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Shwaanga: one of the densest populated Tongva villages of the Los Angeles Basin and a gateway to the ocean and to the interior. It was a pivotal place for trade, hunting, fishing, gatherings, important ceremonies, festivals and for collecting fresh water once called “Sweet Water.”
This proposal is to create a “Living Museum/Educational Habitat” at Harbor Regional Park/Machado Lake. This is a revitalization project to preserve the area for generations to come. A Tongva Wetland Village, called the Shwaanga Village, and it will instill a sense of wonder, respect and stewardship for our Mother Earth, her water, her air, and her ecosystems. The village will be shared with schools, communities and other organizations to engage, entertain, and educate through exhibits, storytelling and programs about the earth, its wetland’s and the lives of the Indigenous People and the descendants of the Tongva nation.
Wee’ Nehiinkem- All Our Relatives:

Statement of Need: Why this project is necessary.
The upkeep, repair and continuous vandalism of this area has indicated a very serious need to look for solutions. Our response is a revitalization program that is a two fold solution which combines the Indigenous People’s cultural mandate to protect and preserve the environment with helping the City of Los Angeles, Recreation and Parks, and the surrounding communities preserve one of the last natural wetlands of the Los Angeles Basin.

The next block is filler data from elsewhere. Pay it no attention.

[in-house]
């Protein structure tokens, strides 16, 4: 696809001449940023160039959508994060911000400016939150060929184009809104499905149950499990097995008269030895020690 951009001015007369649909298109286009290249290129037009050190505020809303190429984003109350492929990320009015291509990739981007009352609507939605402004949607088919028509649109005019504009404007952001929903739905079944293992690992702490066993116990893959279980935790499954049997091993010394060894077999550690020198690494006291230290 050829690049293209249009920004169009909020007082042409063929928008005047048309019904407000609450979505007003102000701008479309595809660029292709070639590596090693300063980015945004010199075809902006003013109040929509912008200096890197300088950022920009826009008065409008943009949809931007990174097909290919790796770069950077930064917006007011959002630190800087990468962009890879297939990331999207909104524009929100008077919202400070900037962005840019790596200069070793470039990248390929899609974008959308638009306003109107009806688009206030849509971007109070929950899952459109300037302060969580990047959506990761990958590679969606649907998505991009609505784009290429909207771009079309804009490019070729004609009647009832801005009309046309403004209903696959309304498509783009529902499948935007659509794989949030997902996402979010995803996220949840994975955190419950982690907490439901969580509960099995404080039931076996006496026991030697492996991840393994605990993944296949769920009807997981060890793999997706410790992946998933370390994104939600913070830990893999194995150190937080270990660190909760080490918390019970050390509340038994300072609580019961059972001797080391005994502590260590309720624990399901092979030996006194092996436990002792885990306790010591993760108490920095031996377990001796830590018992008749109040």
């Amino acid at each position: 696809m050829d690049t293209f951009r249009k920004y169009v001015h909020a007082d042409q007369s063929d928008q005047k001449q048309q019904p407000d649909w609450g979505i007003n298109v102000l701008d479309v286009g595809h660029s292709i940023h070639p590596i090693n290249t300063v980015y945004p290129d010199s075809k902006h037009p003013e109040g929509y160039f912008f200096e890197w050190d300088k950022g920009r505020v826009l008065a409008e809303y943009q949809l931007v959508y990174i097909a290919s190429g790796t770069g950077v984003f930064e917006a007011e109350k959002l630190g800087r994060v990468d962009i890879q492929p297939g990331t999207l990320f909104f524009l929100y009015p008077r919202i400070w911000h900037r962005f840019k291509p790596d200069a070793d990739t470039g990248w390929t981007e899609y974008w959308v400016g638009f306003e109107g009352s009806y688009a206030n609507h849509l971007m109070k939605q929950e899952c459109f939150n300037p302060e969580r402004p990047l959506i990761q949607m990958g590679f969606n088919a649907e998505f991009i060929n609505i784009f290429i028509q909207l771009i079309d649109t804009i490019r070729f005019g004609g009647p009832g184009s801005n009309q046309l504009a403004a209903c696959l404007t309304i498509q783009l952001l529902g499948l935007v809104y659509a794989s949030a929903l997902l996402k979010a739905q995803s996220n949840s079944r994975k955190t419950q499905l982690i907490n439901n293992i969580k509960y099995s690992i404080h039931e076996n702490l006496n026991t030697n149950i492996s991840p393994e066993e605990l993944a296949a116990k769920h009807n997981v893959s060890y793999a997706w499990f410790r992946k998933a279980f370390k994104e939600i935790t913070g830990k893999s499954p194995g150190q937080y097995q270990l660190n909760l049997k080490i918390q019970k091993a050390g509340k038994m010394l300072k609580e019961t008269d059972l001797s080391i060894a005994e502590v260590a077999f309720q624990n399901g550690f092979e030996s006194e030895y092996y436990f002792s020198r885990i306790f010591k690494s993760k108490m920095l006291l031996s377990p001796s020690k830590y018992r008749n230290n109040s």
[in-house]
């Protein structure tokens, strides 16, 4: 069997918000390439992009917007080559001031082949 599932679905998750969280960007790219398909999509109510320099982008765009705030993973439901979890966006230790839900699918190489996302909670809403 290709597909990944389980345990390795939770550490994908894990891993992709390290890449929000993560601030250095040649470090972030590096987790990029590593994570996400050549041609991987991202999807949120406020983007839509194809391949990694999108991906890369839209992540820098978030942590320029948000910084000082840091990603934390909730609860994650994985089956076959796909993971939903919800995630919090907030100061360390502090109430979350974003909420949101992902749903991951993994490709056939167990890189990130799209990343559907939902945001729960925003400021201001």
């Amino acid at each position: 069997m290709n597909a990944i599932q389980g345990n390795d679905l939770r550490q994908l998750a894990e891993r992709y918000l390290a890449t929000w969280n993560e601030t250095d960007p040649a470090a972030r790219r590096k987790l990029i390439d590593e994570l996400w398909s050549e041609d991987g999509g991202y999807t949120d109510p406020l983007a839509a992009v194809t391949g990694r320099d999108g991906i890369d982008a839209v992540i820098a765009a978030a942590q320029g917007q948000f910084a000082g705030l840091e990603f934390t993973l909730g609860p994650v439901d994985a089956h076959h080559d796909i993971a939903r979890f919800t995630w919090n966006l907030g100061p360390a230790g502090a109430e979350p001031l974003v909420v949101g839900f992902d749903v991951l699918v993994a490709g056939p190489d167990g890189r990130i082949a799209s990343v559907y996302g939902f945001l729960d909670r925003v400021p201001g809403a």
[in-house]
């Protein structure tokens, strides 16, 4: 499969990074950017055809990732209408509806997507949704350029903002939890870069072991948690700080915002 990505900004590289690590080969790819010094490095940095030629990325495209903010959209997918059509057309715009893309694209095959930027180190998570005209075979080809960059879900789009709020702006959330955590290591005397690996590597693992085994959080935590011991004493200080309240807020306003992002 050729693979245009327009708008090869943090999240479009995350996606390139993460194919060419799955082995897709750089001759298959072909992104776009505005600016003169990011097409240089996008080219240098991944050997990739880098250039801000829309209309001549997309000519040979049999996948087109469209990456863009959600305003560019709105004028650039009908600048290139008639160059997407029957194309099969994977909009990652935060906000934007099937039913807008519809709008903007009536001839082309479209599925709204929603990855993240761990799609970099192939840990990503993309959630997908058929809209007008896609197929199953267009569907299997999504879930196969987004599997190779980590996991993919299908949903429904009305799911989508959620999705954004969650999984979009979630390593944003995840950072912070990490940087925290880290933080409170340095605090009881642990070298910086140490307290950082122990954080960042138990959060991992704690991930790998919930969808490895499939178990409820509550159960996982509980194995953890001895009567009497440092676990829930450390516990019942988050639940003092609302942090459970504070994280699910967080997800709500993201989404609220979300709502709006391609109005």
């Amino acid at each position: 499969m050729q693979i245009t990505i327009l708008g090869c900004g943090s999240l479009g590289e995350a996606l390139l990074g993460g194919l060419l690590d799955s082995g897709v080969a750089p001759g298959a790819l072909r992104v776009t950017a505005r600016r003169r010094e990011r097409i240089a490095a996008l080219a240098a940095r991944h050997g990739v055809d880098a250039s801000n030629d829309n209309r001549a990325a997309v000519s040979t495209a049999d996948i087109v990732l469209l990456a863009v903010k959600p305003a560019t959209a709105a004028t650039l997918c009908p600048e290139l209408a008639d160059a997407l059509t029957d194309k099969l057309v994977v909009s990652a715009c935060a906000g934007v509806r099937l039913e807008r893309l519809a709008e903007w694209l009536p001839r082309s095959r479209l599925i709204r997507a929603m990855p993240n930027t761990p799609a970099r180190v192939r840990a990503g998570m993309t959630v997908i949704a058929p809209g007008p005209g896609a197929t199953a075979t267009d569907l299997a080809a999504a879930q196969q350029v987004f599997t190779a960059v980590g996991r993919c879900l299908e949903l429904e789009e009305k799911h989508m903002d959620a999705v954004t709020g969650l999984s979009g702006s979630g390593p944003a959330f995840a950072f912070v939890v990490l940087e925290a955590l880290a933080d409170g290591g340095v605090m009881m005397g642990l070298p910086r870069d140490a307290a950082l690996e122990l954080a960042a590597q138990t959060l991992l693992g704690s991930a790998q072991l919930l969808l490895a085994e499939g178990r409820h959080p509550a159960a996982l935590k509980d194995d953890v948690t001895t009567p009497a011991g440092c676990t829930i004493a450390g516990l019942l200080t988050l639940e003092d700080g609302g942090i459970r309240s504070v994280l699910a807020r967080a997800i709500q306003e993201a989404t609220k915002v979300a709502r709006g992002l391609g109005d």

Project Description:
These programs will be implemented by Inner Tribal Indigenous Staff, Community Volunteers,  trained Docents and Friends of Indigenous Ways.
 The following pages will give you a detailed outline of Implementation:


The first thing we will ask all our guests is to leave all electronics at home or in their cars.
Imagine spending an entire day with Native Americans (Indigenous People) doing things that they have been doing for thousands of years. Imagine going on a tour of a real Tongva village and being guided on a lake on which our ancestors used to hunt and fish. Imagine the thrill of making a real tule canoe with your own hands. Imagine being guided through a village identifying plants and animals the way Native Americans did. Imagine sitting near a fire while a Native American told you stories from long ago. Also you would be learning songs of our People and sharing in a dance or two, around the campfire where legends are made. This is an opportunity for all people who want to come for a day, a weekend, or a week of sharing. It is something for the whole family to enjoy and learn about the “First People of the Los Angeles Basin”.

This is a Sample Brochure, front and back

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